This extremely rare WWII D-Day assault map was carried during the infamous D-Day amphibious landings of Operation Dragoon. Operation Dragoon (initially Operation Anvil) was the code name for the landing operation of the Allied invasion of Provence (Southern France) on 15 August 1944.
The operation was initially planned to be executed in conjunction with Operation Overlord, the Allied landing in Normandy, but the lack of available resources led to a cancellation of the second landing. As a result, the operation was finally approved in July to be executed in August. This heavily used and'salty' map was used as the primary D-Day assault map of the 142nd infantry whose primary objective was capturing the town of Fréjus from the southeast by nightfall on D-Day. Landing over Camel Green and proceeding inland over the high ground, the 142nd attacked Fréjus from the northeast and captured the town at 1355 hours, 16 August.Dated one month before the D-Day landings this map was produced in July 1944, one month before the assault of Southern France. What makes this map so rare is the "list of principal buildings". Labeled #1-9 these were some of the most vital visual markers for infanry assaulting the town and planning their assault or counter attacks in the field. It labels key buildings such as the church, tram station, Hotel Estere, etc. This map played a vital role in the capture of the Axis-occupied town during the D-Day landings. Just to think of a group of WWII US soldiers circled around this map planning the assault of the town is almost unreal to imagine! Full history of the D-Day landings on Camel Beach and the assault of Frejus. The landing beaches on the right flank of the Dragoon assault area, code-named. Were the target of Major General John Dahlquist and the veteran 36th Infantry Division. The division's zone of responsibility stretched from the east bank of the Argens River, including the important road junction and town of Fréjus, Puget-sur-Argens, and Le Muy to the mountainous region of the Esterel Forest some eight miles away to the east.
This coastal area included the open, sandy, but heavily fortified Camel Red Beach at the mouth of the Argens River, just to the west of Frejus. Camel Green Beach lay to the east of St.
The 36th Division planners considered Camel Green large enough only for initial operations, but too small for sizable follow-on forces. On the extreme eastern flank of the invasion coast, Camel Blue Beach, at Antheor Cove, was rather small and not well suited for major landing operations. The 143rd Infantry Regiment landed over the beaches cleared by the 141st INF with the initial objectives of clearing the coast roads to the west and capturing the town of St. The regiment landed over Camel Green Beach in a column of battalions: 1st Battalion at 0945 hours, 2nd Battalion at 1005 hours, and 3rd Battalion at 1035 hours.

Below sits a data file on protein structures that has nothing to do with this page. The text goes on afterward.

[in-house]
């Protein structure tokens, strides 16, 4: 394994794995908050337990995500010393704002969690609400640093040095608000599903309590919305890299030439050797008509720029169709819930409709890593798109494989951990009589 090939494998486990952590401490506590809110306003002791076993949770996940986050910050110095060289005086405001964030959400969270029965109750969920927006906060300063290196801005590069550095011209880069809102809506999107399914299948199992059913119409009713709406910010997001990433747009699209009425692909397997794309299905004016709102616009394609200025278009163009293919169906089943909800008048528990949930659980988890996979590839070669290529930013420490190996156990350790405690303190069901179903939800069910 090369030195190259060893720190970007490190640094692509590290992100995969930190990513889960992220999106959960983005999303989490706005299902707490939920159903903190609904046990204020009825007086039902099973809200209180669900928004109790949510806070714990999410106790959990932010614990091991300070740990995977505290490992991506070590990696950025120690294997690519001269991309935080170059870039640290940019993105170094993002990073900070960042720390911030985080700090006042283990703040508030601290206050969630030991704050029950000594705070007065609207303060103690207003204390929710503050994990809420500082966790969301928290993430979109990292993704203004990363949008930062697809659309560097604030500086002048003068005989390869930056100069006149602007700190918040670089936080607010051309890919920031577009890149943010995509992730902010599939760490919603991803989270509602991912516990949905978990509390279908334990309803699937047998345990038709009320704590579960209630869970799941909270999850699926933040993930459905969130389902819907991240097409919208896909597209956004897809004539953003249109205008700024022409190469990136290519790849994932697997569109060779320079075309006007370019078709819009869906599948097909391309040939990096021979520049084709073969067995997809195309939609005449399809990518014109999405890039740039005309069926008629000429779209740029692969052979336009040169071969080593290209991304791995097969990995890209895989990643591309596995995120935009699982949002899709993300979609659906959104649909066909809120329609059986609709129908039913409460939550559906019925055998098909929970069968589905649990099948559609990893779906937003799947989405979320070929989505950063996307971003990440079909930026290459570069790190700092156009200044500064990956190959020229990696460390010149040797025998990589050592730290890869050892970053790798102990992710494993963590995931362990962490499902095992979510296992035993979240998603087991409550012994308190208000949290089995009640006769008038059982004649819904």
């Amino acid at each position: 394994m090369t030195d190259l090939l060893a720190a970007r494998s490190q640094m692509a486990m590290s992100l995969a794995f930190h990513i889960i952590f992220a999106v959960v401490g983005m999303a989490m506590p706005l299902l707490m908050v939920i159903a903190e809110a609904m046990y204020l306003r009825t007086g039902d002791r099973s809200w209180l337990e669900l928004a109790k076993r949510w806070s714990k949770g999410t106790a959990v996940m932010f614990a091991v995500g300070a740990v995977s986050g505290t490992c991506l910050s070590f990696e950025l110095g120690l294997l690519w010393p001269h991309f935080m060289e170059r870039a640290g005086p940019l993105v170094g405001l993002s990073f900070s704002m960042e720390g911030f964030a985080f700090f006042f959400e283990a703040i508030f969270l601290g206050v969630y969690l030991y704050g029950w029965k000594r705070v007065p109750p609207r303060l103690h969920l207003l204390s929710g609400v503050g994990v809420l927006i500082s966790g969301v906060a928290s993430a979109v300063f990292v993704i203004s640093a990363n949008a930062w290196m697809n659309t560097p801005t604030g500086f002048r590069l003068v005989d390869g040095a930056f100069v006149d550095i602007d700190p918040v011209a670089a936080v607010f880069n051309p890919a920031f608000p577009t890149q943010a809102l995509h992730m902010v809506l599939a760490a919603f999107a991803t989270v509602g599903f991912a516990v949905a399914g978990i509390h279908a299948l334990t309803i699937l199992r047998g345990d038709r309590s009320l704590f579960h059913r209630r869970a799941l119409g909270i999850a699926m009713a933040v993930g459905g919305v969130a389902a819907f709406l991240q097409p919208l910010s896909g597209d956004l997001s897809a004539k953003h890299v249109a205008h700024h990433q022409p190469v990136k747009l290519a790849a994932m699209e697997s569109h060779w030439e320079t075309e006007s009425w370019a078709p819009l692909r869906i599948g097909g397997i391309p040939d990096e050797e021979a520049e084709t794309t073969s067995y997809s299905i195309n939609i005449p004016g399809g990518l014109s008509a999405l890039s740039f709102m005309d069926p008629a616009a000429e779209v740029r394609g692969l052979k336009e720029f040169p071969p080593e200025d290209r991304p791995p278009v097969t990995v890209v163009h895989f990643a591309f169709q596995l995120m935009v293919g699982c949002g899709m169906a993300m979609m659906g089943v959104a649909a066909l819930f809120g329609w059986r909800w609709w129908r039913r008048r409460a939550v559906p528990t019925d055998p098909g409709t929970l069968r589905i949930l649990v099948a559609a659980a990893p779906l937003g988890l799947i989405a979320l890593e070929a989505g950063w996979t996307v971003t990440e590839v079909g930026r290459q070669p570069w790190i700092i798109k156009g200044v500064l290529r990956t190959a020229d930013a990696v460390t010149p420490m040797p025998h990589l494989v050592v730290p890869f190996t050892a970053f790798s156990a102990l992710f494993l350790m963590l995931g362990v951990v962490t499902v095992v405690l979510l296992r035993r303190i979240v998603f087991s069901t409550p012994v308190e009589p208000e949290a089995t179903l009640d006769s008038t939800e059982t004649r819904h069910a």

The 1st Battalion seized the high ground north of the beach, and then moved west to attack St. Raphaël once the 3rd Battalion came ashore and moved into their positions on the high ground. The 2nd Battalion moved along the coast to attack the town from the east. The 142nd Infantry Regiment planned to make a delayed assault at 1400 hours over Camel Red Beach.
This was, quite possibly, the most difficult of all the Dragoon landings as this area southwest of Fréjus was quite heavily defended, and the Germans had clear lanes of fire over Fréjus Gulf and could easily target the approaching landing craft. At 1100 hours, minesweepers moved forward to sweep the Camel Red approach lanes, but as they neared the beach, heavy shelling forced them to retire. After a flight of 93 B-24 Liberator heavy bombers dropped 187 tons of bombs on the enemy defenders, the minesweepers started back in toward the beach.Again, under a heavy artillery barrage, they managed to clear the lanes to within 500 yards of the beach. These also met with heavy enemy fire and withdrew.
While efforts to clear the beach continued, the 142nd INF, in more than 100 assault craft, waited for the signal to land. In the event that Camel Red proved too difficult to approach, planners prepared an alternative assault for the 142nd INF. The Commander of Naval Task Force 87, Rear Admiral Spencer S. Lewis, ordered that the alternate plan of landing the 142nd INF over Camel Green Beach behind the 143rd INF be put into effect immediately.The fleet turned to the east, and the entire regiment landed over Camel Green without loss. The primary objective of the 142nd was capturing the town of Fréjus from the southeast by nightfall on D-Day. Obviously, the change in landing beach forced some operational changes as well. Raphaël fell to the 143rd INF on the morning of 16 August, and the 141st INF captured Theoule-sur-Mer late in the afternoon on the same day.
The 142nd INF continued west toward Puget, the 143rd moved north into the high ground toward the N-7, and the 141st INF consolidated its positions from the N-7 from the flank of the 143rd east to Theoule-sur-Mer. By the morning of 17 August, the "Texas" Division reached the Blue Line. The division then prepared for movement toward the northwest.
This item is in the category "Collectibles\Militaria\WW II (1939-45)\Original Period Items\United States\Field Gear, Equipment". The seller is "premierrelics" and is located in this country: US.
This item can be shipped worldwide.